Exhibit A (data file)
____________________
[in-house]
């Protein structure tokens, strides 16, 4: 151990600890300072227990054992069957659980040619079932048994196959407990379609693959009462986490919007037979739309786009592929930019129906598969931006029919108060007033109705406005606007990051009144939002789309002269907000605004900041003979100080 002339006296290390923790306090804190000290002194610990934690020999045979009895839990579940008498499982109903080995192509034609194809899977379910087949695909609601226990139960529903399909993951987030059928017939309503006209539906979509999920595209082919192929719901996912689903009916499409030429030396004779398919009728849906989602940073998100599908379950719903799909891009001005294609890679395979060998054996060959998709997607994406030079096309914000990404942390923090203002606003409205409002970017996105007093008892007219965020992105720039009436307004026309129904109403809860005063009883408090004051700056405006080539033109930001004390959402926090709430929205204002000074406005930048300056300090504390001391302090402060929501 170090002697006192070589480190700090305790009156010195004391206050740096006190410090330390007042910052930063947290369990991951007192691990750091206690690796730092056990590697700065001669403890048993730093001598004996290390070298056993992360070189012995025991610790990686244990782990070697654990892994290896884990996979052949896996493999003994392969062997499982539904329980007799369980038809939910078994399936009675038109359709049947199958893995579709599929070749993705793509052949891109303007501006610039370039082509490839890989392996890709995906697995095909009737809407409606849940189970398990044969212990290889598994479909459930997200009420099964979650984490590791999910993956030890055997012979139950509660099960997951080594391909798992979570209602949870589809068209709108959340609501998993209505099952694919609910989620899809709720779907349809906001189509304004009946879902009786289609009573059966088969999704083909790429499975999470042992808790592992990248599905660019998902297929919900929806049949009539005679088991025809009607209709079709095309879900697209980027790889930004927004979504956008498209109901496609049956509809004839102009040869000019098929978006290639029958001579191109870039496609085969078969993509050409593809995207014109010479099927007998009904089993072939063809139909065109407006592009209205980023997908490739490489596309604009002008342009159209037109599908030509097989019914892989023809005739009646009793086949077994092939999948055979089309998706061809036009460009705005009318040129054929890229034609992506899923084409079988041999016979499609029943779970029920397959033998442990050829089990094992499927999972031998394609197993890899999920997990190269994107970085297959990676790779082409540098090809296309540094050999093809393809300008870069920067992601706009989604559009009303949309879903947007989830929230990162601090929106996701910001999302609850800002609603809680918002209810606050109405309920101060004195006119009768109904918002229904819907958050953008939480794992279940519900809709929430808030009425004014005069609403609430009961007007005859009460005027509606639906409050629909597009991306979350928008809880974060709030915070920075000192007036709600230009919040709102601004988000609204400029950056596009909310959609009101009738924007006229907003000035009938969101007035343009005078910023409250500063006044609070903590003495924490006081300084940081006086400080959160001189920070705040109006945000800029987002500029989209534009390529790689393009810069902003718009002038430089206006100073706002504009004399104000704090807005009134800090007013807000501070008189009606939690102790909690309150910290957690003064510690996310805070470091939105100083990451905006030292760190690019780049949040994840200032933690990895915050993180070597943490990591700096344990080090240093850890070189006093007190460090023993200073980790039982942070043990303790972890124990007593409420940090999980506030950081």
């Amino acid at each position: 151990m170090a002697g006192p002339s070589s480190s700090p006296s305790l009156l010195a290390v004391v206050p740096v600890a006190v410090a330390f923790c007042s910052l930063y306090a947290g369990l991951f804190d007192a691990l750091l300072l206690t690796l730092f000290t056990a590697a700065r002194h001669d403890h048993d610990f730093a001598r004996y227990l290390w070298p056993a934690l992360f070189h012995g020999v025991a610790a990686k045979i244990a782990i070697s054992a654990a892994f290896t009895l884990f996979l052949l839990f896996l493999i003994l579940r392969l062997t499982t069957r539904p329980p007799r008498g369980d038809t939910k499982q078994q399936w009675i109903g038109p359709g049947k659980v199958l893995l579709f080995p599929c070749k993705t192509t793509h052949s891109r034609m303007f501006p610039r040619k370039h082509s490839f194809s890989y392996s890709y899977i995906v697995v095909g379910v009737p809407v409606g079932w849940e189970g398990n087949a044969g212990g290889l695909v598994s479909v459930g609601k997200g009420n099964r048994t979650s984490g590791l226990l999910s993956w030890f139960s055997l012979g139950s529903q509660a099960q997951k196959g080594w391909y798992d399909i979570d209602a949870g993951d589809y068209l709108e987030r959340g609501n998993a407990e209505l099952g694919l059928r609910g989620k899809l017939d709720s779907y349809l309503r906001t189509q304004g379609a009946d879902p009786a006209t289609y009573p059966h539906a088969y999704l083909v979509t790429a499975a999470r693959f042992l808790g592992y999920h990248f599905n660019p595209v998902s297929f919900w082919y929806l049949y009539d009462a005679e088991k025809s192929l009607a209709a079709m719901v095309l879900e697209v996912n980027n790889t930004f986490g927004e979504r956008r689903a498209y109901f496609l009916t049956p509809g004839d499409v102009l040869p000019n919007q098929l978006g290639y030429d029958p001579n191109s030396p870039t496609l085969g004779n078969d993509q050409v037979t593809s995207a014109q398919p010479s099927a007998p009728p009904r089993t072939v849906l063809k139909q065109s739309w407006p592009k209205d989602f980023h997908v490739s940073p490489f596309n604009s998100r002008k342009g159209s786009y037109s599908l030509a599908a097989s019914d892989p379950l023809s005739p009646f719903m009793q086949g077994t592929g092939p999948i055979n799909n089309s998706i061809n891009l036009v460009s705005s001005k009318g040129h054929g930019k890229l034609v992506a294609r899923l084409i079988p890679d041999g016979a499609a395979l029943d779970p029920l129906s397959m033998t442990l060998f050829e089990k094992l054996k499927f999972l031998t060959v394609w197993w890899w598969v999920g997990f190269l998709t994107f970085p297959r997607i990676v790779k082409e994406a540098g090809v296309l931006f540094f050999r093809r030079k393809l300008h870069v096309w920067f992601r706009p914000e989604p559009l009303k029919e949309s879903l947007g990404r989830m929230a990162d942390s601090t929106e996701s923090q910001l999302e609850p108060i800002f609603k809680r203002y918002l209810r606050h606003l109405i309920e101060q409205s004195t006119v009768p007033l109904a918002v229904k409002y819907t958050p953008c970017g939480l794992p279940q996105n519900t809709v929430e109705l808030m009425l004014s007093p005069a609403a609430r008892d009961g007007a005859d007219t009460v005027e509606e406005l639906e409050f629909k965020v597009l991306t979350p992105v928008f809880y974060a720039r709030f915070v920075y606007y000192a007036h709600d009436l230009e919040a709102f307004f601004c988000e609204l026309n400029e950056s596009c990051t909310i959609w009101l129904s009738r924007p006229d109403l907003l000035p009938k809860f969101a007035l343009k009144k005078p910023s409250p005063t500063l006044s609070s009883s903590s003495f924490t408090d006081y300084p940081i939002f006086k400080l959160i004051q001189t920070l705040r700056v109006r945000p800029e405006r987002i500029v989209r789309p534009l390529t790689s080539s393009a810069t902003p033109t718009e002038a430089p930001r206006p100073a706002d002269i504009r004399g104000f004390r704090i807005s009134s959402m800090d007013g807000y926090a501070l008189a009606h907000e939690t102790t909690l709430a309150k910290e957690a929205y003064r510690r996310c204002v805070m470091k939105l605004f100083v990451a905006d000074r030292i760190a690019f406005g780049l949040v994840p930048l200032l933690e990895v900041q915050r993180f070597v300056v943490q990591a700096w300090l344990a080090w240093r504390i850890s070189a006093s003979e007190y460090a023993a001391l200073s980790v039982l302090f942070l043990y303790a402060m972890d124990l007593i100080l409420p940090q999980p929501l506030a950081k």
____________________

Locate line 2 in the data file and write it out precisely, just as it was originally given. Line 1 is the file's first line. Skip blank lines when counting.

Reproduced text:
């Protein structure tokens, strides 16, 4: 151990600890300072227990054992069957659980040619079932048994196959407990379609693959009462986490919007037979739309786009592929930019129906598969931006029919108060007033109705406005606007990051009144939002789309002269907000605004900041003979100080 002339006296290390923790306090804190000290002194610990934690020999045979009895839990579940008498499982109903080995192509034609194809899977379910087949695909609601226990139960529903399909993951987030059928017939309503006209539906979509999920595209082919192929719901996912689903009916499409030429030396004779398919009728849906989602940073998100599908379950719903799909891009001005294609890679395979060998054996060959998709997607994406030079096309914000990404942390923090203002606003409205409002970017996105007093008892007219965020992105720039009436307004026309129904109403809860005063009883408090004051700056405006080539033109930001004390959402926090709430929205204002000074406005930048300056300090504390001391302090402060929501 170090002697006192070589480190700090305790009156010195004391206050740096006190410090330390007042910052930063947290369990991951007192691990750091206690690796730092056990590697700065001669403890048993730093001598004996290390070298056993992360070189012995025991610790990686244990782990070697654990892994290896884990996979052949896996493999003994392969062997499982539904329980007799369980038809939910078994399936009675038109359709049947199958893995579709599929070749993705793509052949891109303007501006610039370039082509490839890989392996890709995906697995095909009737809407409606849940189970398990044969212990290889598994479909459930997200009420099964979650984490590791999910993956030890055997012979139950509660099960997951080594391909798992979570209602949870589809068209709108959340609501998993209505099952694919609910989620899809709720779907349809906001189509304004009946879902009786289609009573059966088969999704083909790429499975999470042992808790592992990248599905660019998902297929919900929806049949009539005679088991025809009607209709079709095309879900697209980027790889930004927004979504956008498209109901496609049956509809004839102009040869000019098929978006290639029958001579191109870039496609085969078969993509050409593809995207014109010479099927007998009904089993072939063809139909065109407006592009209205980023997908490739490489596309604009002008342009159209037109599908030509097989019914892989023809005739009646009793086949077994092939999948055979089309998706061809036009460009705005009318040129054929890229034609992506899923084409079988041999016979499609029943779970029920397959033998442990050829089990094992499927999972031998394609197993890899999920997990190269994107970085297959990676790779082409540098090809296309540094050999093809393809300008870069920067992601706009989604559009009303949309879903947007989830929230990162601090929106996701910001999302609850800002609603809680918002209810606050109405309920101060004195006119009768109904918002229904819907958050953008939480794992279940519900809709929430808030009425004014005069609403609430009961007007005859009460005027509606639906409050629909597009991306979350928008809880974060709030915070920075000192007036709600230009919040709102601004988000609204400029950056596009909310959609009101009738924007006229907003000035009938969101007035343009005078910023409250500063006044609070903590003495924490006081300084940081006086400080959160001189920070705040109006945000800029987002500029989209534009390529790689393009810069902003718009002038430089206006100073706002504009004399104000704090807005009134800090007013807000501070008189009606939690102790909690309150910290957690003064510690996310805070470091939105100083990451905006030292760190690019780049949040994840200032933690990895915050993180070597943490990591700096344990080090240093850890070189006093007190460090023993200073980790039982942070043990303790972890124990007593409420940090999980506030950081």